Monday, May 6, 2019

Under the Willow Tree

This past weekend ACOG (American College of Obstetricians and Gynecologists) met in Nashville to discuss the quality of maternal healthcare. At their summit Dr. Timothy Draycott, a professor at the University of Bristol told an audience of mostly U.S. doctors "Meghan Markle has decided she's going to have a doula and a willow tree... let's see how that goes." His snarky remark was met with laughter. Currently, where Dr. Draycott lives fewer than 9.2 per 100,000 women die in childbirth, however in the US, where most of the doctors we was speaking to practice, about 26.5 per 100,000 mothers die. The US has the highest maternal mortality rate in the developed world despite spending the most money on maternal healthcare.

I tried to find a video from the summit of Dr. Timothy Draycott's speech, but was unable to find anything. However, I can guess that what he forgot to mention was the evidence that shows a planned homebirth with a midwife is in fact, safer than a hospital birth in low risk pregnancies, such as Meghan Markle's. Another interesting study of homebirth vs hospital birth looks at babies microbiomes and interestingly enough, babies born at home tend to have higher levels of good bacteria and lower levels of bad bacteria compared to babies born in a hospital.

There are many studies and statistics I can show you that confirm home is just as safe, if not safer than the hospital, however that is not the point I want to make today. What women need to know from this is that they have options. Women have every right to do research, learn about the standard procedures in the hospitals nearest them, learn about the alternatives to those procedures, learn about their bodies physiology and anatomy, they have the right to interview and talk to a wide range of care providers, doulas, childbirth educators, etc. to find who will best support them and their wishes through their pregnancy, labor and birth. Women also deserve transparency from their care providers and they deserve to be respected when they make an informed decision about their health care. The bullying and fear-mongering I see from people who are supposed to be their care providers is unacceptable and needs to stop.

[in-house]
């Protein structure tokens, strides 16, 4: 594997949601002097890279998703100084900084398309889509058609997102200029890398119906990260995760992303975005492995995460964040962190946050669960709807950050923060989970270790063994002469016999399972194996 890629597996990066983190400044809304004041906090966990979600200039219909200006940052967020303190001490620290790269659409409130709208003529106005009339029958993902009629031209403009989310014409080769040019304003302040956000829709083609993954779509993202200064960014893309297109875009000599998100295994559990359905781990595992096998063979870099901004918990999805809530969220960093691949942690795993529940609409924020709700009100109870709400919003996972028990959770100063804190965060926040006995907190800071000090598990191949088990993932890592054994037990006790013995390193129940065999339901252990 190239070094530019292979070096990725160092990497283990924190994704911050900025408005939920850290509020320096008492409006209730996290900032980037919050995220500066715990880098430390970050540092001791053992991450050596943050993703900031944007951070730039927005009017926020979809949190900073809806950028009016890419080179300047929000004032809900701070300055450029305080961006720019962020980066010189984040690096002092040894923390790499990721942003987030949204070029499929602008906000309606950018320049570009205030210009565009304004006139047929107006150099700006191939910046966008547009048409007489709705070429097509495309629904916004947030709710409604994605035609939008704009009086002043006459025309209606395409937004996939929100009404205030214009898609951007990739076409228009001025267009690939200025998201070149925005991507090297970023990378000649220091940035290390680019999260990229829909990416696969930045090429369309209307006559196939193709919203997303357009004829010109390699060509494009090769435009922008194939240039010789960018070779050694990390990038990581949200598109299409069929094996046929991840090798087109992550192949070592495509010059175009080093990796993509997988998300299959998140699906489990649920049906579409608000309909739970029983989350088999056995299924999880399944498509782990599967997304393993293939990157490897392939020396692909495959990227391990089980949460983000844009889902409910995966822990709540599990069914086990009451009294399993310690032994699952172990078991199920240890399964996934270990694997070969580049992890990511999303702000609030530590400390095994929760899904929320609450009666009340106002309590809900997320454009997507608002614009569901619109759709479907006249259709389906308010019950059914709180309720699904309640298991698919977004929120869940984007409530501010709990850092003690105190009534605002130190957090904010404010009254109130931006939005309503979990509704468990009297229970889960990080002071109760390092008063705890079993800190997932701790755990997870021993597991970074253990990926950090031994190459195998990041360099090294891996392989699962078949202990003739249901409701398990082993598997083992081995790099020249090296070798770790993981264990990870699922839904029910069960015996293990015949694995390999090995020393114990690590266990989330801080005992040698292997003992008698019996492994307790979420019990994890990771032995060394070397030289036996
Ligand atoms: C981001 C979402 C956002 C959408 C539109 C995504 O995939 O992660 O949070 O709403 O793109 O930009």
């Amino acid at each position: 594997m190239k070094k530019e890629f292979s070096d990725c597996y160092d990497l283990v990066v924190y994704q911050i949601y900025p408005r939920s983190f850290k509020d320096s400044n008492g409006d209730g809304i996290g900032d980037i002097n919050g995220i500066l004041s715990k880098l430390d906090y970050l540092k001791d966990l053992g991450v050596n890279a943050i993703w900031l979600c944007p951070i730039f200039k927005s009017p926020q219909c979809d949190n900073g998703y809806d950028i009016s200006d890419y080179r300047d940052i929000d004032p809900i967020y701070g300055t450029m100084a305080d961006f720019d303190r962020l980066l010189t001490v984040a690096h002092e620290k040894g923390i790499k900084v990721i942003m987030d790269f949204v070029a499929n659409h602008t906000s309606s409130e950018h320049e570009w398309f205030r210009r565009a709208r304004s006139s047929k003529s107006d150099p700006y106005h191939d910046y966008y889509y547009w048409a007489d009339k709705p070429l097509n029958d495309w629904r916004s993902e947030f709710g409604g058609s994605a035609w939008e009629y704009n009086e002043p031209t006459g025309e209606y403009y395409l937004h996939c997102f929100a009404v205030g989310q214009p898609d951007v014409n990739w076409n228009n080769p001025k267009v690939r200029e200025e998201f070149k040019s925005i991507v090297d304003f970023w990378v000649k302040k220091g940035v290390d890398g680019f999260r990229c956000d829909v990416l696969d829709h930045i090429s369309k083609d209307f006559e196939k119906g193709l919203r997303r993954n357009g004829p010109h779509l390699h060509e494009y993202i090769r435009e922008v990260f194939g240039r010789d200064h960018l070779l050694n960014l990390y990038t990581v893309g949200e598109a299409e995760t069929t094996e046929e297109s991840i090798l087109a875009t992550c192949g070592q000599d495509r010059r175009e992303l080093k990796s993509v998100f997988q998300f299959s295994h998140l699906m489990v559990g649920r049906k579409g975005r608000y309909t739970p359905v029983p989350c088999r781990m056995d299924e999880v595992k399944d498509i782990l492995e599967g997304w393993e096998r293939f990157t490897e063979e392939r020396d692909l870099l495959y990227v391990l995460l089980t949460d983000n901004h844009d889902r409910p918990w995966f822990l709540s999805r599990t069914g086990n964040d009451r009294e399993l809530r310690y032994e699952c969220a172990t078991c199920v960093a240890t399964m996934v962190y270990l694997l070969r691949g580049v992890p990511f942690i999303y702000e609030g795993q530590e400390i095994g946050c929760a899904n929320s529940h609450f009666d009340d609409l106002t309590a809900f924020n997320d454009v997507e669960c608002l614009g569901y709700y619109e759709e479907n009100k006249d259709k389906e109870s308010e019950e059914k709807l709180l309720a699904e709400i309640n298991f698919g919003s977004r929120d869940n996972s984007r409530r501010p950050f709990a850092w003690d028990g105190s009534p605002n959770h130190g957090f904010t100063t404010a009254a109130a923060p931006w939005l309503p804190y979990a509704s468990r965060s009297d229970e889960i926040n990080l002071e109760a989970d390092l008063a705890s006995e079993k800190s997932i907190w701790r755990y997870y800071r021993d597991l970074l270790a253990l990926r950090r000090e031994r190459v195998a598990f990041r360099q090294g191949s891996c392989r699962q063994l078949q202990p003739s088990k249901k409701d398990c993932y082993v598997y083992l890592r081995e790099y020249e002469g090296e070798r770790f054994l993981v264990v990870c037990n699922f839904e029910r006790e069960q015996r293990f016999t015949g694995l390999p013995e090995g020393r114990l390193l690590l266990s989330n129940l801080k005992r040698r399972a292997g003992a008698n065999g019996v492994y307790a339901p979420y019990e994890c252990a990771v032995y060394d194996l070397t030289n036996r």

So what can women do to prevent themselves from becoming one of the 26.5 per 100,000 maternal deaths in America? How can they combat this statistic despite care providers not looking at the evidence? Become educated, empowered and learn how to advocate for yourself. Expecting parents already get a lot of unsolicited advice, but if I can give an expecting parent one piece of advice it would be to take an out of hospital childbirth class. Hospital based classes, although better than taking no classes at all, often emphasize to parents how they can best comply to hospital policy, when to ask for an epidural, etc. and rarely covers non-pharmacological comfort techniques, the benefits, risks and alternatives to interventions, etc. and can leave parents feeling overall overwhelmed and not truly educated on their options for their birth.

I don't deny that doctors and hospitals are important to women who have a higher risk of complications, but in my opinion (and what the evidence suggests) is that the hospital should be reserved for those high risk cases. Low risk women are not any safer at a hospital and in fact are put under added stress due to hospitals often outdated push policies.

The happy ending to all of this is that Meghan Markle and Prince Harry delivered their precious baby boy this morning, and although not many details have been given about his birth, it was suggested that she did have the home birth that she had planned for. Despite the laughs and criticism from doctors who rarely get the opportunity to witness a natural, non-pharmacological birth Meghan educated herself on the options and the evidence and chose what was best for her and her family. 


Outcomes of planned home birth with registered midwife versus planned hospital birth with midwife or physician

Differences in the fecal microbiota of neonates born at home or in the hospital

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